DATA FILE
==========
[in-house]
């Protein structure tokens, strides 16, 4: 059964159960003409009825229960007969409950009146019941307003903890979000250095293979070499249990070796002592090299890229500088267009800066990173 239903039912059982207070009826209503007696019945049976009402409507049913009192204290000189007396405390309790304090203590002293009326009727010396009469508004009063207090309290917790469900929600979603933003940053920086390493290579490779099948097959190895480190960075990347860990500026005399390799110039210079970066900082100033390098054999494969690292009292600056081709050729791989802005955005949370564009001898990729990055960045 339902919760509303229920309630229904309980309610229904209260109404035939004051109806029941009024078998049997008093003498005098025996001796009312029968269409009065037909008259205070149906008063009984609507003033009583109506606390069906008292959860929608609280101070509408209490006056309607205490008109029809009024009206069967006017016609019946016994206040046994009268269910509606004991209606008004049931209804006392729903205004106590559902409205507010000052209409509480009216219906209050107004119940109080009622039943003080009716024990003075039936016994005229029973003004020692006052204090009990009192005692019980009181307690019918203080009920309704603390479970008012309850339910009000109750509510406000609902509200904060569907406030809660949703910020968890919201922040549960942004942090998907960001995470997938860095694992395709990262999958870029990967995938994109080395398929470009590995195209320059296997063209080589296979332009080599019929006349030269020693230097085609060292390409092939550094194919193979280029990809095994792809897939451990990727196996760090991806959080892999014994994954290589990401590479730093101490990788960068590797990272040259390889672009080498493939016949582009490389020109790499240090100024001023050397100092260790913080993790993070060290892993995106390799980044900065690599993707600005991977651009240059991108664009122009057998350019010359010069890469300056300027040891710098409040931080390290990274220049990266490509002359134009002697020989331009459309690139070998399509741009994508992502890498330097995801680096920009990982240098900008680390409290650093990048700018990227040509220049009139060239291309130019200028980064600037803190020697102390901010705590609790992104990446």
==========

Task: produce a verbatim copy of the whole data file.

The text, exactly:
[in-house]
């Protein structure tokens, strides 16, 4: 059964159960003409009825229960007969409950009146019941307003903890979000250095293979070499249990070796002592090299890229500088267009800066990173 239903039912059982207070009826209503007696019945049976009402409507049913009192204290000189007396405390309790304090203590002293009326009727010396009469508004009063207090309290917790469900929600979603933003940053920086390493290579490779099948097959190895480190960075990347860990500026005399390799110039210079970066900082100033390098054999494969690292009292600056081709050729791989802005955005949370564009001898990729990055960045 339902919760509303229920309630229904309980309610229904209260109404035939004051109806029941009024078998049997008093003498005098025996001796009312029968269409009065037909008259205070149906008063009984609507003033009583109506606390069906008292959860929608609280101070509408209490006056309607205490008109029809009024009206069967006017016609019946016994206040046994009268269910509606004991209606008004049931209804006392729903205004106590559902409205507010000052209409509480009216219906209050107004119940109080009622039943003080009716024990003075039936016994005229029973003004020692006052204090009990009192005692019980009181307690019918203080009920309704603390479970008012309850339910009000109750509510406000609902509200904060569907406030809660949703910020968890919201922040549960942004942090998907960001995470997938860095694992395709990262999958870029990967995938994109080395398929470009590995195209320059296997063209080589296979332009080599019929006349030269020693230097085609060292390409092939550094194919193979280029990809095994792809897939451990990727196996760090991806959080892999014994994954290589990401590479730093101490990788960068590797990272040259390889672009080498493939016949582009490389020109790499240090100024001023050397100092260790913080993790993070060290892993995106390799980044900065690599993707600005991977651009240059991108664009122009057998350019010359010069890469300056300027040891710098409040931080390290990274220049990266490509002359134009002697020989331009459309690139070998399509741009994508992502890498330097995801680096920009990982240098900008680390409290650093990048700018990227040509220049009139060239291309130019200028980064600037803190020697102390901010705590609790992104990446």